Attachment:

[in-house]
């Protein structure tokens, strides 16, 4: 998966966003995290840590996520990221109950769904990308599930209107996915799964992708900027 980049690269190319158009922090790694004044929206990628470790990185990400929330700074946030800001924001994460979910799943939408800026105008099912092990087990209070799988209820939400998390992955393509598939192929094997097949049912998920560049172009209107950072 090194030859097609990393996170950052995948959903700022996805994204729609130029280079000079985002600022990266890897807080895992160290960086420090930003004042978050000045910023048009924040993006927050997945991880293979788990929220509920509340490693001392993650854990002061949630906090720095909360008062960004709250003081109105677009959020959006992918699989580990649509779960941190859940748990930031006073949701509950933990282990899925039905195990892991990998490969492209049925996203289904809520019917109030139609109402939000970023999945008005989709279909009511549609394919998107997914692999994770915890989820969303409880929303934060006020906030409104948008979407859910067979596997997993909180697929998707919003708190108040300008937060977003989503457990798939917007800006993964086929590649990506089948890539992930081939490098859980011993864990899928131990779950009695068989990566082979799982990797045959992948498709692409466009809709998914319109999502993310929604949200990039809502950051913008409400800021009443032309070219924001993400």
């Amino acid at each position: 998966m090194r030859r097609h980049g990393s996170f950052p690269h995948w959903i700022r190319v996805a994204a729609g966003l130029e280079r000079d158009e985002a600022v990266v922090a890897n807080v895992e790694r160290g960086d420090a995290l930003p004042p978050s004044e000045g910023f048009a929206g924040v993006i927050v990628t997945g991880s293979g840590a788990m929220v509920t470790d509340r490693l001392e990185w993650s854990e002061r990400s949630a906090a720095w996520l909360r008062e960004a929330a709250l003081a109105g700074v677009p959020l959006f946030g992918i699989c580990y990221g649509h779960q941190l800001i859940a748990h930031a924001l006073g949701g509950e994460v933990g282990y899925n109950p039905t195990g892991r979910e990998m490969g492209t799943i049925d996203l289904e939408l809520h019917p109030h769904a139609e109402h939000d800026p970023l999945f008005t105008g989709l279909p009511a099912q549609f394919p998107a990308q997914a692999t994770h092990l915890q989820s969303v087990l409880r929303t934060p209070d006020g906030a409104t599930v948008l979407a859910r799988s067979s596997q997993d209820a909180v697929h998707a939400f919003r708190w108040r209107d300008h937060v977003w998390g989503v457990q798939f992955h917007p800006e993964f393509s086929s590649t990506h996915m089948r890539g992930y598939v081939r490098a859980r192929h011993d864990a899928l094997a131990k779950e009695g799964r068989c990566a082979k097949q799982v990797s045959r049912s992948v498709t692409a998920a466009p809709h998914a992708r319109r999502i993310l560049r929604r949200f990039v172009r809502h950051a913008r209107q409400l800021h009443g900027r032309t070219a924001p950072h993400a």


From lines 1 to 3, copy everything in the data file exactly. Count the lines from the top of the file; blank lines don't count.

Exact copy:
[in-house]
């Protein structure tokens, strides 16, 4: 998966966003995290840590996520990221109950769904990308599930209107996915799964992708900027 980049690269190319158009922090790694004044929206990628470790990185990400929330700074946030800001924001994460979910799943939408800026105008099912092990087990209070799988209820939400998390992955393509598939192929094997097949049912998920560049172009209107950072 090194030859097609990393996170950052995948959903700022996805994204729609130029280079000079985002600022990266890897807080895992160290960086420090930003004042978050000045910023048009924040993006927050997945991880293979788990929220509920509340490693001392993650854990002061949630906090720095909360008062960004709250003081109105677009959020959006992918699989580990649509779960941190859940748990930031006073949701509950933990282990899925039905195990892991990998490969492209049925996203289904809520019917109030139609109402939000970023999945008005989709279909009511549609394919998107997914692999994770915890989820969303409880929303934060006020906030409104948008979407859910067979596997997993909180697929998707919003708190108040300008937060977003989503457990798939917007800006993964086929590649990506089948890539992930081939490098859980011993864990899928131990779950009695068989990566082979799982990797045959992948498709692409466009809709998914319109999502993310929604949200990039809502950051913008409400800021009443032309070219924001993400």
């Amino acid at each position: 998966m090194r030859r097609h980049g990393s996170f950052p690269h995948w959903i700022r190319v996805a994204a729609g966003l130029e280079r000079d158009e985002a600022v990266v922090a890897n807080v895992e790694r160290g960086d420090a995290l930003p004042p978050s004044e000045g910023f048009a929206g924040v993006i927050v990628t997945g991880s293979g840590a788990m929220v509920t470790d509340r490693l001392e990185w993650s854990e002061r990400s949630a906090a720095w996520l909360r008062e960004a929330a709250l003081a109105g700074v677009p959020l959006f946030g992918i699989c580990y990221g649509h779960q941190l800001i859940a748990h930031a924001l006073g949701g509950e994460v933990g282990y899925n109950p039905t195990g892991r979910e990998m490969g492209t799943i049925d996203l289904e939408l809520h019917p109030h769904a139609e109402h939000d800026p970023l999945f008005t105008g989709l279909p009511a099912q549609f394919p998107a990308q997914a692999t994770h092990l915890q989820s969303v087990l409880r929303t934060p209070d006020g906030a409104t599930v948008l979407a859910r799988s067979s596997q997993d209820a909180v697929h998707a939400f919003r708190w108040r209107d300008h937060v977003w998390g989503v457990q798939f992955h917007p800006e993964f393509s086929s590649t990506h996915m089948r890539g992930y598939v081939r490098a859980r192929h011993d864990a899928l094997a131990k779950e009695g799964r068989c990566a082979k097949q799982v990797s045959r049912s992948v498709t692409a998920a466009p809709h998914a992708r319109r999502i993310l560049r929604r949200f990039v172009r809502h950051a913008r209107q409400l800021h009443g900027r032309t070219a924001p950072h993400a």